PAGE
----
While new cybersecurity threats emerge all the time, some long-standing basic threats have never gone away. The humble brute-force security attack, the distributed denial of service (DDoS), came back with a vengeance during the COVID crisis. Amazon experienced the largest DDoS attack of all time in February 2020, and there were large attacks on gaming and media sites and servers, as well as an onslaught of ransom-driven DDoS attacks.
While not classified as a traditional cybersecurity method, an origin shield can help mitigate the effects of both malicious and non-malicious traffic overloads and DDoS attacks. Origin protection can play an important role in the overall security picture without explicitly or exclusively being a security feature.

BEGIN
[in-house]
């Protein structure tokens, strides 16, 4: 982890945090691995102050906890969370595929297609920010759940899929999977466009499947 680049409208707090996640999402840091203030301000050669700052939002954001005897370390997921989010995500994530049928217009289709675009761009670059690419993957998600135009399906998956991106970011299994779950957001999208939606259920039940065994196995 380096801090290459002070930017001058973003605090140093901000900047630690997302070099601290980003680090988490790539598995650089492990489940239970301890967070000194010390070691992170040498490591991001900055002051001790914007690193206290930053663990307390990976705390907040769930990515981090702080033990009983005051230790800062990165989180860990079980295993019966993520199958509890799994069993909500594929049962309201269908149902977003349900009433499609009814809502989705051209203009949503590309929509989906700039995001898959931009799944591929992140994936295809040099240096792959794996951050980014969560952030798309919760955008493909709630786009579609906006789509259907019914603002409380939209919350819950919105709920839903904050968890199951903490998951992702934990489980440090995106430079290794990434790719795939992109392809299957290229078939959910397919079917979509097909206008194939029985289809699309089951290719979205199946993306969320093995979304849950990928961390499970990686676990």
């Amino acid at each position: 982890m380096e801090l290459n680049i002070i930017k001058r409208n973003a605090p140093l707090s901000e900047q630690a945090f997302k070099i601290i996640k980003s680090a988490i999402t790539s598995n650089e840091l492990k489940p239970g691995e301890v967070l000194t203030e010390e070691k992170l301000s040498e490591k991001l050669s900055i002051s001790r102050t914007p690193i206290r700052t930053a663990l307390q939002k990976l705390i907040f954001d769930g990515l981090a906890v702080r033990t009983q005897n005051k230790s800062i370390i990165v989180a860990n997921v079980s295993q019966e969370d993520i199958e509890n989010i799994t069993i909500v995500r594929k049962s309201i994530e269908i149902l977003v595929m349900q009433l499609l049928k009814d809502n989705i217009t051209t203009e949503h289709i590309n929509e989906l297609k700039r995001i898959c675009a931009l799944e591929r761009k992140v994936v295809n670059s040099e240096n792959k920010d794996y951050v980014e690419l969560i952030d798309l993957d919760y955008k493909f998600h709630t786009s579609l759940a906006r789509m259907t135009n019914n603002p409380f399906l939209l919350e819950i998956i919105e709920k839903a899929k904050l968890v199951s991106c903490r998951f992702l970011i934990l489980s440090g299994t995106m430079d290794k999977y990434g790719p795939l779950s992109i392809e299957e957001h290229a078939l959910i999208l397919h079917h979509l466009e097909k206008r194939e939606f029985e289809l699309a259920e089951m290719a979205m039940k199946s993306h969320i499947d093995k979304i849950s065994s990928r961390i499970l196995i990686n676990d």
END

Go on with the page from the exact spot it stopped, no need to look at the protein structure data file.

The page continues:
An origin shield is a protective measure that shields your origin server(s) from overload, ensuring high availability, performance and uptime. While no one size fits all in terms of how a company should structure their origin shield strategy, an origin shield is always a good idea to reduce the load on your origin server and maintain high-performance content delivery.
Higher-ed was already experimenting heavily in hybrid and completely online learning before Covid-19, with extensive investment in edtech leading development both in terms of curriculum and technology. Online and flexible learning options were already key to universities’ long-term growth strategies.